Also in this playlist...
This transcript is automatically generated
Want to bring in a former senator Judd Gregg now Republican -- a New Hampshire.
Because he's just been named recently as the CEO of the Securities Industry and Financial Markets Association -- -- we're gonna talk thank you senator for joining us.
That was so I don't about JPMorgan and it before resume mid specifically of what Adam was reporting there on Jamie -- it.
What's your view if you have a general view on whether large banks in this country should have the same person mr.
chairman and -- CEO.
I think that's entirely up to the stockholders through their border directors.
My view is that Jamie Dimon is one of the best leaders in this country ever financial institution I'm I'm very small stockholder.
JPMorgan I'm but I'm strongly for keeping him -- as chairman and CEO role I don't see any reason to separated for -- -- separate that.
A bank like that that is very complex and very and very significant.
Needs leadership and he is a very strong leader I think is really out.
Corporate political correctness to try to separate these roles arbitrarily and for no good reason and and he can end up a lot of disruption and actually dysfunction if you do that and increase the risk to that.
To the shareholders that their assets will go down instead of up and if you look at JPMorgan that your Sheryl -- gotta be pretty happy to hear of the -- -- -- gone up 18% of the company's -- to dividend goes out.
Money making tons billions and billions of dollars but -- -- was reporting.
He's saying whether this is an arbitrary discussion or not there are those that argue and have argued that this shareholder meeting and do so in other banks.
That there's a conflict of interest there to the chairman of the stuff I've done that.
-- I find that.
Not defensible I mean the simple fact.
Is that there are a lot of institutions.
Started with a present United States is commander in chief and president where you want a single leader.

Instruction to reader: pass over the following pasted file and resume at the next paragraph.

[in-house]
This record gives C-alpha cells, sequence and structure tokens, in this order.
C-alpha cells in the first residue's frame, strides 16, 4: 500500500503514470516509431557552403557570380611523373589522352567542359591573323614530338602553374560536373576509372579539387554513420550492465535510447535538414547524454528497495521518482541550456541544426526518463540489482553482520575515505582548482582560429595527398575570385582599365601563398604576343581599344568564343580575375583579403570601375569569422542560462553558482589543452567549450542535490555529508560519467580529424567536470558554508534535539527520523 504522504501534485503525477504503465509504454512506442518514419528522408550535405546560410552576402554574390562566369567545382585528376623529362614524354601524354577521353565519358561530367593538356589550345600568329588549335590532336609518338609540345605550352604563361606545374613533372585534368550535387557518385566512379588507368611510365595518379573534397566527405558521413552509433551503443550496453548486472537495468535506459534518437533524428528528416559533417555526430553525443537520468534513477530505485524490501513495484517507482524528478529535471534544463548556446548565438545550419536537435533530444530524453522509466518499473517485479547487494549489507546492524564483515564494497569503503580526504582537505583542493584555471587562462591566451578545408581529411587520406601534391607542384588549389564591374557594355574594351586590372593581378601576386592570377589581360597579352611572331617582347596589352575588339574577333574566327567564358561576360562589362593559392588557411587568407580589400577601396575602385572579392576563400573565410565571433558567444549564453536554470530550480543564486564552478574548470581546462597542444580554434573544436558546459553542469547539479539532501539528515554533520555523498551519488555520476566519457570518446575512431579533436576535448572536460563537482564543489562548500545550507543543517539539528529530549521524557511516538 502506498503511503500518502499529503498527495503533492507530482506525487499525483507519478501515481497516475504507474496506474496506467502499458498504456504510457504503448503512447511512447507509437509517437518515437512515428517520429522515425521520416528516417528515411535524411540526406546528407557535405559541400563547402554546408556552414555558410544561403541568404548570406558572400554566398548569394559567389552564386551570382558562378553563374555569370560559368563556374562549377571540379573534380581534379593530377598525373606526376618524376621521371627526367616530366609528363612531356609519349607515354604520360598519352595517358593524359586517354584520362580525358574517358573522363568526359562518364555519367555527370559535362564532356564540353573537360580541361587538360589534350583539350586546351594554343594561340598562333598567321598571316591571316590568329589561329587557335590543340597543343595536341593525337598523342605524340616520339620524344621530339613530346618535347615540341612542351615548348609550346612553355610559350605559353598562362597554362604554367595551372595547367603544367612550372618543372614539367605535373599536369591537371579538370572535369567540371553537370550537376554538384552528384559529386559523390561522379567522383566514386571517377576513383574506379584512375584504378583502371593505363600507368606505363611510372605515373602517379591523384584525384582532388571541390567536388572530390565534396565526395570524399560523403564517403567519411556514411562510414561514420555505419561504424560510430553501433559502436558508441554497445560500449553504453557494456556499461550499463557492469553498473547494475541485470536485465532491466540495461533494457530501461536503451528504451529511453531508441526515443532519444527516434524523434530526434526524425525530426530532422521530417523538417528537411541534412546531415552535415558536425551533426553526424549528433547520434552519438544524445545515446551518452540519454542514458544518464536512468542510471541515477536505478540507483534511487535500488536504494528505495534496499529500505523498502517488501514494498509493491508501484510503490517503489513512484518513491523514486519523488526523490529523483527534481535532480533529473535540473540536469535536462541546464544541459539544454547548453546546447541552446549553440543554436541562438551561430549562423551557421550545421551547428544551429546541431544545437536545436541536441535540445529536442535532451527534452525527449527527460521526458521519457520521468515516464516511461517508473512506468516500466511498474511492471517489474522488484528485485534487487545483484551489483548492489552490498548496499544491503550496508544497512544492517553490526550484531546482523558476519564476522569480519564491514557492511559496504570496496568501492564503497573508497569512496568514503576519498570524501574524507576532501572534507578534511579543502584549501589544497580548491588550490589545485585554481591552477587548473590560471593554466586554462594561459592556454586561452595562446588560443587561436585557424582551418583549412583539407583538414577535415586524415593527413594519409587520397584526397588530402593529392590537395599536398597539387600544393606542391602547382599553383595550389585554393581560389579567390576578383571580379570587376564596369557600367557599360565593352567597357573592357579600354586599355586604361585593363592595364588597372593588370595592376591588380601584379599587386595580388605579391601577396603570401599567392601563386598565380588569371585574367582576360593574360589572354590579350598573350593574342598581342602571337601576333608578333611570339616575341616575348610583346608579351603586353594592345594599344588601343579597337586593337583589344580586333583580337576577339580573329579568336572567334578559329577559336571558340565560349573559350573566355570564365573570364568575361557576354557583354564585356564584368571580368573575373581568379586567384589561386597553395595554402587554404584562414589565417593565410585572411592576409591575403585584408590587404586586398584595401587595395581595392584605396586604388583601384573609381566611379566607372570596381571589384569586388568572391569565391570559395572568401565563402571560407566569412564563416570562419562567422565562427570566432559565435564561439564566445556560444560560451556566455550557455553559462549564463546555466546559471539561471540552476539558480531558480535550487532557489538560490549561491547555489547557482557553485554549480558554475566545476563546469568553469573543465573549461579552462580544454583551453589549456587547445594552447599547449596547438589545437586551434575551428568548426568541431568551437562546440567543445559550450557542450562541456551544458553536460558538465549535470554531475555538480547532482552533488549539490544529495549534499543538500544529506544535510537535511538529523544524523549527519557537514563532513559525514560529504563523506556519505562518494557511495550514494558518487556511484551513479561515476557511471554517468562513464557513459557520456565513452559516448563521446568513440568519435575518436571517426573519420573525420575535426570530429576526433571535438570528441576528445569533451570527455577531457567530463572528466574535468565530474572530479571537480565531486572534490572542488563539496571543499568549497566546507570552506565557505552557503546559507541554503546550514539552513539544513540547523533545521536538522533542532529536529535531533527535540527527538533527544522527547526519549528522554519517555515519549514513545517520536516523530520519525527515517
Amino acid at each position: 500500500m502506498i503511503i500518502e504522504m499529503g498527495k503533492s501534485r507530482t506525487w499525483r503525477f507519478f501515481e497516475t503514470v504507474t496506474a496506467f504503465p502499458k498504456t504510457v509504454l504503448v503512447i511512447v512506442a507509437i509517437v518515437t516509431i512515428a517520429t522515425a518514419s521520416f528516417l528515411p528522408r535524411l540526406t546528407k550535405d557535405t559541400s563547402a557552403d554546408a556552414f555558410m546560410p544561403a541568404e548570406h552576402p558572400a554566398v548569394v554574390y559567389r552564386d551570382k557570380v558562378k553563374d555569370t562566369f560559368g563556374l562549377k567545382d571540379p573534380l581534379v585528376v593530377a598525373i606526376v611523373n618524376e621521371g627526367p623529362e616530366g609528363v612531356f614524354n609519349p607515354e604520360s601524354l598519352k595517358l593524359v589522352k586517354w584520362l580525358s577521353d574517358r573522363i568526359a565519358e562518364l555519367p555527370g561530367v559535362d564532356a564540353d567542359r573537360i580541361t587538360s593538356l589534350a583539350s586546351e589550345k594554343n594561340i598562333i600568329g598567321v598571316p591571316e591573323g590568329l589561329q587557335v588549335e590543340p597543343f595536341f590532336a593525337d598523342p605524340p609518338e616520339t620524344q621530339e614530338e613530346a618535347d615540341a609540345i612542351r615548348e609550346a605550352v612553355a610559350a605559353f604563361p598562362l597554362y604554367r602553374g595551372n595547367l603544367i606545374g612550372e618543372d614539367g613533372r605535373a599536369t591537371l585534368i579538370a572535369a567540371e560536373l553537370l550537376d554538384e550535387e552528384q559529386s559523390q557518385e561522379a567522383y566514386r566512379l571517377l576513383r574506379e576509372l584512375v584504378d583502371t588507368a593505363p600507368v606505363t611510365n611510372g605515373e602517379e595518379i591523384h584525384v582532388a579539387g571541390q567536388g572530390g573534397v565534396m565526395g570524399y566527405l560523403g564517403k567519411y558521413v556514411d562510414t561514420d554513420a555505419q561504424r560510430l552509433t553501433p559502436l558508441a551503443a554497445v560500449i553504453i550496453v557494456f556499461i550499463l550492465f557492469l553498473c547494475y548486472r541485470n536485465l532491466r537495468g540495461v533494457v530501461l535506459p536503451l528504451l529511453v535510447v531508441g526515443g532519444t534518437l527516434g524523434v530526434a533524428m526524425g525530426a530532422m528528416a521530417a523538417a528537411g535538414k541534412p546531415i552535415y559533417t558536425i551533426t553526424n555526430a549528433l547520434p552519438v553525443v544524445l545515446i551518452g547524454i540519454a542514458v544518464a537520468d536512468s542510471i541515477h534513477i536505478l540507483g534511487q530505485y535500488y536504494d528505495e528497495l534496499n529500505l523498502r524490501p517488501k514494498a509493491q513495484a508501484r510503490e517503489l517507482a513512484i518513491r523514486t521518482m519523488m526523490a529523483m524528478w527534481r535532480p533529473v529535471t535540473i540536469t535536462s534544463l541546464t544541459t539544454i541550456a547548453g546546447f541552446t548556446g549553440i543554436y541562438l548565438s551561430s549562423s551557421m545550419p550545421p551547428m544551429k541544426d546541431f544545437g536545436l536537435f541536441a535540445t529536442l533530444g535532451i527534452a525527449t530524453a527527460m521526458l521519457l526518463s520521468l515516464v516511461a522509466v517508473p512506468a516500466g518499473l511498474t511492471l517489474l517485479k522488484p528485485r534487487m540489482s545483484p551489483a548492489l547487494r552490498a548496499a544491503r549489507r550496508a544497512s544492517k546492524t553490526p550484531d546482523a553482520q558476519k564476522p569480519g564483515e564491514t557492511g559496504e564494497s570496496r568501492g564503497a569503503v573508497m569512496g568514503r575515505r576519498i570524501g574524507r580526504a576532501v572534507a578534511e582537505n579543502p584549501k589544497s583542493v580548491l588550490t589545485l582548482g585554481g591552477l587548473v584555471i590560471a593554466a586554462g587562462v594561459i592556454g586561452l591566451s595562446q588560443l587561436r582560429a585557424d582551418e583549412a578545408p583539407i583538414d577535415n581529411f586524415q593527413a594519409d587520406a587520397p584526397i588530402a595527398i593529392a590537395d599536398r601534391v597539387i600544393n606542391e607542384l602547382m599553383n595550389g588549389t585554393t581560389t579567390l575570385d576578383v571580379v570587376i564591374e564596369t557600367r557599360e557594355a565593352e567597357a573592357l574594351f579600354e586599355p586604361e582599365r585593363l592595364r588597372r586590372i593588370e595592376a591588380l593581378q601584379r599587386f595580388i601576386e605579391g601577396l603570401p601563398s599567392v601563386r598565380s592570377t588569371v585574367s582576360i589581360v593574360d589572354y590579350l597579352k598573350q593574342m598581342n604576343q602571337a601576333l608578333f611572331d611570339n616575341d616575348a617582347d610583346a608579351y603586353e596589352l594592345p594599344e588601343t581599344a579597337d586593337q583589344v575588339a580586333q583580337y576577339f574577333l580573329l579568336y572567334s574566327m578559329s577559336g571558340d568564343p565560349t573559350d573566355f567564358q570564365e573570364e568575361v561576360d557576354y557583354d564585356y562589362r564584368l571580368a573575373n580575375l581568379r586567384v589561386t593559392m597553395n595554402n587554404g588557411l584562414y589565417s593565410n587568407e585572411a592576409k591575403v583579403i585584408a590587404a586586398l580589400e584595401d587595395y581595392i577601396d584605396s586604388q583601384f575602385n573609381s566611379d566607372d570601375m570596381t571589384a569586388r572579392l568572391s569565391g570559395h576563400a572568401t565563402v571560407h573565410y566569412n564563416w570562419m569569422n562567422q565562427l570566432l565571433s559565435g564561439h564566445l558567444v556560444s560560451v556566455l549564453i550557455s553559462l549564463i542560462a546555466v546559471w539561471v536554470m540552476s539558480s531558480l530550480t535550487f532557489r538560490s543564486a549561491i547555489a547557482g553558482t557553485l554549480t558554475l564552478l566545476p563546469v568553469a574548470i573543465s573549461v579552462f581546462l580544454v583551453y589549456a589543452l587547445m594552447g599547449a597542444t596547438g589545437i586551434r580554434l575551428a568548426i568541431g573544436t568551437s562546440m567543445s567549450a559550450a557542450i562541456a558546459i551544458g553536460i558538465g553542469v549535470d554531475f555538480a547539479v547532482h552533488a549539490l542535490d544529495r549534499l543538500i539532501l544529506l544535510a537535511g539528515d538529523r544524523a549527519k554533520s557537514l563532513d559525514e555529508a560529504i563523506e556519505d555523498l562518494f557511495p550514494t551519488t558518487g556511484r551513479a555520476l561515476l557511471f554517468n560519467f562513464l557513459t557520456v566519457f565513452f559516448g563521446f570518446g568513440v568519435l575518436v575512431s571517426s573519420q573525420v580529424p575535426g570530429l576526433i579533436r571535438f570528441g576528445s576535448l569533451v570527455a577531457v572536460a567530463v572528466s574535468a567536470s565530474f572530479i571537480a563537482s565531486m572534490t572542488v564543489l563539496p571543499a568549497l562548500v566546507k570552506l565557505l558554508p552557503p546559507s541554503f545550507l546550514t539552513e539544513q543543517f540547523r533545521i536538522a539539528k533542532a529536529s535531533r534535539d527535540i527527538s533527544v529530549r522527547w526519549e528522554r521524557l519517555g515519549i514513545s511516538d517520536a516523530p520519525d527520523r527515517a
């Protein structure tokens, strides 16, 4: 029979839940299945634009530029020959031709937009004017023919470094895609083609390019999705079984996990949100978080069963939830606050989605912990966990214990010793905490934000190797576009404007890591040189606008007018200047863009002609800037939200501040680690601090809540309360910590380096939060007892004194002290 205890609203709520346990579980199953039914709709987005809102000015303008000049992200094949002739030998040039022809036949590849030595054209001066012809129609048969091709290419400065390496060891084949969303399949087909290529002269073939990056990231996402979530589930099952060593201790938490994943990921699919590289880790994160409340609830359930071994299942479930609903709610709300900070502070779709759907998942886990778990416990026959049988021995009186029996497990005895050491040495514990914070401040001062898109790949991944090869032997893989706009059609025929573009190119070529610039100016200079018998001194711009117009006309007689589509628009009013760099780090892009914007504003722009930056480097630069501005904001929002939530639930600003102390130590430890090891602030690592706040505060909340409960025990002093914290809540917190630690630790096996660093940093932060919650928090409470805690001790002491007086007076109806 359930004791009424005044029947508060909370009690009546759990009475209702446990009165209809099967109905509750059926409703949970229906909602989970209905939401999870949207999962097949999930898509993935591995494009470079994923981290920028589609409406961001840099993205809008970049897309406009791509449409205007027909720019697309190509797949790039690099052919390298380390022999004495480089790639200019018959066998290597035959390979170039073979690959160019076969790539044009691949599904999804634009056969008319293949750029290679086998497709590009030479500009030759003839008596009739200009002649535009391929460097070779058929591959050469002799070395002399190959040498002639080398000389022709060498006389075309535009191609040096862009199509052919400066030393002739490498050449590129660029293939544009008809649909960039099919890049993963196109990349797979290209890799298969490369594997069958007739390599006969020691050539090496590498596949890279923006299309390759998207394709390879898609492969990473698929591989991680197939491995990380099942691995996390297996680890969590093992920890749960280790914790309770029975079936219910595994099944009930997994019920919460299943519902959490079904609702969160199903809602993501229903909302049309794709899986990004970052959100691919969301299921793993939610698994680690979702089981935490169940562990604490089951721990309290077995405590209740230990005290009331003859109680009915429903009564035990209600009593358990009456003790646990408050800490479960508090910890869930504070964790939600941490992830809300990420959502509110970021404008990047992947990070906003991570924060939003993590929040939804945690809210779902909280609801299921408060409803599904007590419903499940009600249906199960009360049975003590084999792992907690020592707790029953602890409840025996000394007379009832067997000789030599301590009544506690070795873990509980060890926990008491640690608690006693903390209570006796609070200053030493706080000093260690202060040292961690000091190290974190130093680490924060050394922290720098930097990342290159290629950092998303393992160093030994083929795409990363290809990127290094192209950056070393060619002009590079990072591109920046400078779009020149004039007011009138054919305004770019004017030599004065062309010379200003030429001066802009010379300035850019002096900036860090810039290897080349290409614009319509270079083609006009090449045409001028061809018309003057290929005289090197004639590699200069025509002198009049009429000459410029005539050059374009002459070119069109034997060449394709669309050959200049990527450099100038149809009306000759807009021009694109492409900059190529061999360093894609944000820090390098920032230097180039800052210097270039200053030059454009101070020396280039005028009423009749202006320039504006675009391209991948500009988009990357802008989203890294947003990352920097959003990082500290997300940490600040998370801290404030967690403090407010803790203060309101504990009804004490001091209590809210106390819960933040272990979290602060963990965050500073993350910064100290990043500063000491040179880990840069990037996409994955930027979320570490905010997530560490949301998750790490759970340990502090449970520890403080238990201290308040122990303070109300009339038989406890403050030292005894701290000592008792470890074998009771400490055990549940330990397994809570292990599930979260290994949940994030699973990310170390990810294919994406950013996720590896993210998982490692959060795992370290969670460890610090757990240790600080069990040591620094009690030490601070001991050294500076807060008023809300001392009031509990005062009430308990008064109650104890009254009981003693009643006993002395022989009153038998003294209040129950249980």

And -- there may be some institutions where you -- where you're gonna get the benefit from having chairman and CEO about.
There's no inherent conflict of interest here in fact -- look at just the other way I think it strengthens the organization significantly if that's what the board of directors want.
And that's what the shareholders feel benefits they're there.
There -- value in the company and that's the test are you increasing the value for the shareholders.
In this London whale a situation where a large debt went wrong essentially.
Here's what happened for JPMorgan and lost a lot of money at the time but as you say now the -- you know financially -- -- certainly righted the ship -- the took the loss on that London well.
Story with the overseas said a trader had a bad debt do you think.
There were issues created their corporate governance that had -- been better oversight or better risk controls that something like that could have been prevented.
Obviously obviously there was they're having an early person or another voice in there -- I guess is what I'm getting out as the chairman talking to the CEO would data helped.
No because this time the failure was well below the chairman now or CEOs level that this.
The risk was taken and the failure of their risk oversight committees.
I presume they've corrected that so that they don't have that it.
I look good to some degree on the bright side that glass being half full -- of the -- think it's.
You know the big issue for us is an economy is whether or not these major financial institutions.
I can survive significant hits and -- continue to function effectively in creating credit and capital on main street.
In the post 2008 period and they did it they did they basically they took a pretty big hit here and they continue to make money in the stockholder value went up so that shows to me that we're getting a pretty good.
Would they were getting stronger -- in our financial structure.
And that was in in my final question for you senator in your role there except not as we zoom back out after having zoomed in on JPMorgan.
Too big to fails obviously.
Still something that's being debated.
Dodd-Frank is something that's being.
Implemented where are we on now don't we go in the going in the right direction in your view for the interest that you represent or do have to make some.
Some big picture changes.
Our doctor frank is a huge piece of legislation the biggest legislative action and banking arena and probably in our history and -- trying to take a long time to work through it.
Too big to fail is not been adequately addressed.
We do not support the concept of a bank or any institution being too big -- simple fact is that if you're.
If you should -- he should bail.
And we think there -- ways to do that we think relying on title two which is in -- Franken.
And needs of each week to make sure it works right is appropriate we think may be moving on to it.
After title two which is normally.
Basically -- orderly -- you move on to.
The bankruptcy is is an appropriate -- also consider it.
There ways to do this that maintain the integrity and strength of the financial institutions.
The key here is to make sure we end too big to fail.
And in that position that you have now it's -- no hopefully we'll have -- -- Well though many times to talk about these issues senator Gregg thanks a lot thank you thanks for -- time.
Filter by section